Diabetes mellitus is a chronic disease that is characterised by high blood glucose level or hyperglycaemia. Some of the common symptoms of diabetes mellitus are frequent urination, urine loaded with sugar, excessive thirst. It can be of two types -

Insulin Dependent Diabetes Mellitus or Type I Diabetes

It is caused due to hyposecretion of insulin from the beta cells of the Islets of Langerhans or absence of beta cells in the pancreas.

Insulin Independent Diabetes Mellitus or Type II Diabetes

This is an autosomal recessive disorder that is heritable in nature. It appears when cells in the body are unable to utilise the insulin which can be due to defective insulin receptors on the surface of the cells.

Pancreatic cancers

Pancreatic cancers are formed due to malignant growth of cells in the pancreatic tissues. Smoking, obesity, suffering from diabetes or chronic pancreatitis, having a family history of pancreatic cancer or pancreatitis, having hereditary disorders such as multiple endocrine neoplasia type 1 (MEN1) syndrome, hereditary nonpolyposis colon cancer, etc can increase the risk factors of pancreatic cancers.

Fig: Pancreatic cancer

Practice Problems

Q1. Which of the following cells in the pancreas might be affected if a person is suffering from high blood sugar?

A. Alpha cells
B. Acinous cells
C. Beta cells
D. Delta cells

Solution: The beta cells present in the Islets of Langerhans of the pancreas are responsible for the secretion of the insulin hormone which helps in reducing blood sugar level of the body. If the beta cells are affected, hyposecretion of insulin occurs which can result in elevated blood sugar levels. Thus, the correct option is c.

Q2. Which of the following enzymes is responsible for the activation of the trypsinogen enzyme?

A. Chymotrypsinogen
B. Enterokinase
C. Procarboxypeptidase
D. Trypsin

Solution: Trypsinogen is an inactive enzyme present in the pancreatic juice which is activated by the enterokinase enzyme when it reaches the duodenum. Enterokinase is released by the cells of the Brunner’s gland in duodenum and converts inactive trypsinogen to active trypsin which helps in breaking down proteins into smaller polypeptide chains. Thus the correct option is b.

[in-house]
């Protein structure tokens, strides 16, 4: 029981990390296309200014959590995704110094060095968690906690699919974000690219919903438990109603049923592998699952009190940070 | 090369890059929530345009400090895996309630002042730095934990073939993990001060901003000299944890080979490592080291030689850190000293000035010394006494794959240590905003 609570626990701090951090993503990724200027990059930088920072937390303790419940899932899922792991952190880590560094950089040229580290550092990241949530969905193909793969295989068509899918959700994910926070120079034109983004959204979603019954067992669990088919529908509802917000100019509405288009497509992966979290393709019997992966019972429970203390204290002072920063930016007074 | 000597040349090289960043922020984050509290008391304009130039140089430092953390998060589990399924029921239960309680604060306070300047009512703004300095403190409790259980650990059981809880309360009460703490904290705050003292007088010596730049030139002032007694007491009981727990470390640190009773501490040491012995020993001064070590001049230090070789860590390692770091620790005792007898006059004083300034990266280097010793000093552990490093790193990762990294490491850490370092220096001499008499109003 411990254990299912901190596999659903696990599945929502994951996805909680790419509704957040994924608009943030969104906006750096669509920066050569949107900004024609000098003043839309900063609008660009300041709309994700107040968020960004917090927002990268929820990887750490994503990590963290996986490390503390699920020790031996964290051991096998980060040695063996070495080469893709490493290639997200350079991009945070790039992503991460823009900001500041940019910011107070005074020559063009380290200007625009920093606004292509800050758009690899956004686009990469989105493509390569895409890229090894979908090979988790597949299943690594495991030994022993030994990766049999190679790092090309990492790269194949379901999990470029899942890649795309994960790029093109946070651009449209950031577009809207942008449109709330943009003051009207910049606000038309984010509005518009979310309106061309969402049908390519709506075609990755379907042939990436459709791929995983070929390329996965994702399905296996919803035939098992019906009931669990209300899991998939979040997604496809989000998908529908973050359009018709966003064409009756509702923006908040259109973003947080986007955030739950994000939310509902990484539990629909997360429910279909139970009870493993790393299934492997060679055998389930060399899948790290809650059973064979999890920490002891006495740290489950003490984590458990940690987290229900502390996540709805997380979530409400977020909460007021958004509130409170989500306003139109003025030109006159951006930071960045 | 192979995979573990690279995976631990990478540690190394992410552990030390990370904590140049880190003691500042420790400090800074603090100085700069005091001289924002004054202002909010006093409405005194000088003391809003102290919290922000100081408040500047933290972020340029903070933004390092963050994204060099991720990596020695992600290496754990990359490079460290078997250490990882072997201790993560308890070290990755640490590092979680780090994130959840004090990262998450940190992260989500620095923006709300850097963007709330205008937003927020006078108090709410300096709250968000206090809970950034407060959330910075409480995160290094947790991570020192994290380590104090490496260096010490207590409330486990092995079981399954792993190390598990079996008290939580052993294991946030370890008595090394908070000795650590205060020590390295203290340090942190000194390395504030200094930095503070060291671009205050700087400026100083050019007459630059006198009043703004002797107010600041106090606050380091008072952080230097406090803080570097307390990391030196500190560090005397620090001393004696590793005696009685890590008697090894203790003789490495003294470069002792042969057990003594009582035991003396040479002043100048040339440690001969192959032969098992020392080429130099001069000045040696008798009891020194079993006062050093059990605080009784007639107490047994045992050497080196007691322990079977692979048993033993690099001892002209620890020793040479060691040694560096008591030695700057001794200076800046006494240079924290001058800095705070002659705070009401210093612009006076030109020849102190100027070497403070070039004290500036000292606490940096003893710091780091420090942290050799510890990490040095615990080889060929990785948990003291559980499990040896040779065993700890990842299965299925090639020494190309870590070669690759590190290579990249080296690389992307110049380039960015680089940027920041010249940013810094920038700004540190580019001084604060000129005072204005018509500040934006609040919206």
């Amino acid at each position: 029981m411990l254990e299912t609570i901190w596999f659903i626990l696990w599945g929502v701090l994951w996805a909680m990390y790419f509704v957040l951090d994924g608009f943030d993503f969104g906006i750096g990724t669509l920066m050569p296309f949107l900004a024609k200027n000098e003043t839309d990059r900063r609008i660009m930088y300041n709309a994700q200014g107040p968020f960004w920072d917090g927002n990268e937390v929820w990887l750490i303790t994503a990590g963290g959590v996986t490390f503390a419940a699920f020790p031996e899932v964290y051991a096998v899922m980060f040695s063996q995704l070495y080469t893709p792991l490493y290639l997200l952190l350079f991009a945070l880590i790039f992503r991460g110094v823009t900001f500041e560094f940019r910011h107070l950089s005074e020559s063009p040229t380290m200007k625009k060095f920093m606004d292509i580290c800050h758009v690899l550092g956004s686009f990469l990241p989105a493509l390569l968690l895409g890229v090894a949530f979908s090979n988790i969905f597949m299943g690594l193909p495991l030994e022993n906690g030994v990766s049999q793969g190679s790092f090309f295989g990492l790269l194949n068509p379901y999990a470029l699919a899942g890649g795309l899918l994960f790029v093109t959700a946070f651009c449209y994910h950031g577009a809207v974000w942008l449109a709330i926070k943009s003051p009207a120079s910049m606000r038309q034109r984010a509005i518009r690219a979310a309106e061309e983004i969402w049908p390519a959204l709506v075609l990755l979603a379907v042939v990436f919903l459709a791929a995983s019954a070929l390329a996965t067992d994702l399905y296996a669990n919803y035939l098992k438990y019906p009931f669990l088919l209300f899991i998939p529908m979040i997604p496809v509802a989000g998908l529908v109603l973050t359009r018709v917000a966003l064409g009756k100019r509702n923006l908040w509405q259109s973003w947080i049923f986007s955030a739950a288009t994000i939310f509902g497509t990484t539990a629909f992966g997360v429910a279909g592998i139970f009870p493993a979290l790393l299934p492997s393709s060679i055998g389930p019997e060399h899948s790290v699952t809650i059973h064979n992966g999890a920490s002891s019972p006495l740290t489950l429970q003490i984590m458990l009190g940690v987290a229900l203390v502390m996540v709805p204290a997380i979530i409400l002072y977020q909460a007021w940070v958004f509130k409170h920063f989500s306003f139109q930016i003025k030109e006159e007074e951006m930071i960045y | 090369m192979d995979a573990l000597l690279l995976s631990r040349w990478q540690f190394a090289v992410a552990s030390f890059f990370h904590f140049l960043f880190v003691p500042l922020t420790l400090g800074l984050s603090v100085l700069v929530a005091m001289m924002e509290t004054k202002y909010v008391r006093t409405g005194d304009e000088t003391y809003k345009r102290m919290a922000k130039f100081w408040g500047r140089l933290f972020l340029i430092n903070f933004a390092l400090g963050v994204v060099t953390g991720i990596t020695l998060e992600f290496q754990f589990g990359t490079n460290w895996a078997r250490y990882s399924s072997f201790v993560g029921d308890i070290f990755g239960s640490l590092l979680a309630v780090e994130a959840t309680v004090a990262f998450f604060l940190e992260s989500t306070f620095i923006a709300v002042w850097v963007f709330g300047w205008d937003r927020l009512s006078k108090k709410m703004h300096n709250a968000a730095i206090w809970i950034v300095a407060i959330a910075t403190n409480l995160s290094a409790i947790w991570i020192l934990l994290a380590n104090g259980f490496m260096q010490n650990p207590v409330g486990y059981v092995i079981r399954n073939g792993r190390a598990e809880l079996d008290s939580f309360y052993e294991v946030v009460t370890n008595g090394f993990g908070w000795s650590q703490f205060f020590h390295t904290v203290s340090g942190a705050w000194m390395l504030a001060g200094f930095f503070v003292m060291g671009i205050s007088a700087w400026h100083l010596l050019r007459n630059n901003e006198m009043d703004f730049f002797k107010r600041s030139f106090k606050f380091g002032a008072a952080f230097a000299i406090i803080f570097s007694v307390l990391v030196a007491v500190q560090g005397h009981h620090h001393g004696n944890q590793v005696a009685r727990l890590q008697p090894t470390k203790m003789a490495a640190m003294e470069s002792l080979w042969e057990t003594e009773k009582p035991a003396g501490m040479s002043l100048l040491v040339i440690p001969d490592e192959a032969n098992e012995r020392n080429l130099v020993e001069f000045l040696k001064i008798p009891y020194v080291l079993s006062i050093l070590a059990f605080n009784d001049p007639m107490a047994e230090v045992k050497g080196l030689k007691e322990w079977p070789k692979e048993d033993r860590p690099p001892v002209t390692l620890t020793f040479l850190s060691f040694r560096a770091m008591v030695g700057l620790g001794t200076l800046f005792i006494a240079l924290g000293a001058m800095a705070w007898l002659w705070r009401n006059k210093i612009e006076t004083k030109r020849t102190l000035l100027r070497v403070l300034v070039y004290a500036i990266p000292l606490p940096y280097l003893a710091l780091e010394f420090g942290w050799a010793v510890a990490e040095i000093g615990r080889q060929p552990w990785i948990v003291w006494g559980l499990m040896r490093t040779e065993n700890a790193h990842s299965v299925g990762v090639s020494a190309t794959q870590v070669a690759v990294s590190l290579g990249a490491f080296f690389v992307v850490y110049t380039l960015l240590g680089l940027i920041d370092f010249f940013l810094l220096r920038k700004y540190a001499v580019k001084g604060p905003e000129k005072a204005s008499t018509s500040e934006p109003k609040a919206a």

Q3. Pancreatic amylase breaks down _____ into _____.

A. Glycogen, glucose
B. Starch, maltose
C. Sucrose, glucose
D. Lactose, maltose

Solution: Pancreatic amylase is an enzyme present in the pancreatic juice that converts the remaining starch in the partially digested food, coming from the stomach, to maltose, isomaltose and alpha dextrins. Thus, the correct option is b.

Q4. Which of the following is not a function of the glucagon hormone?

A. Glycogenolysis
B. Gluconeogenesis
C. Reducing breakdown of fatty acids and proteins in the tissues
D. Both a and b

Solution: Glucagon increases blood glucose levels by glycogenolysis (breakdown of glycogen) and gluconeogenesis (synthesis of glucose from fats and amino acids). Insulin is responsible for reducing breakdown of fatty acids and proteins in the tissues. Thus, the correct option is c.


Q1. How much pancreatic juice is secreted by the human body everyday?
The human body secretes around 500-800 mL of pancreatic juice everyday.

Q2. What is the sphincter muscle of Boyden?
The sphincter muscle of Boyden is an aggregation of muscle fibres that guards the opening of the common bile duct into the pancreatic duct.

Q3. What are zymogens?
Zymogens are inactive precursors of enzymes which have their active sites masked by an inhibiting factor. These need activators to unmask the active sites. Examples are trypsinogen, chymotrypsinogen, pepsinogen, etc.

Q4. Which hormones control the secretion of pancreatic juice?
Secretin and cholecystokinin are two hormones that regulate pancreatic juice release. Secretin hormone aids in the regulation of the pH of the duodenum. It prevents gastric acid secretion. It also stimulates pancreatic acinar cells to release water and bicarbonate into the pancreatic ducts.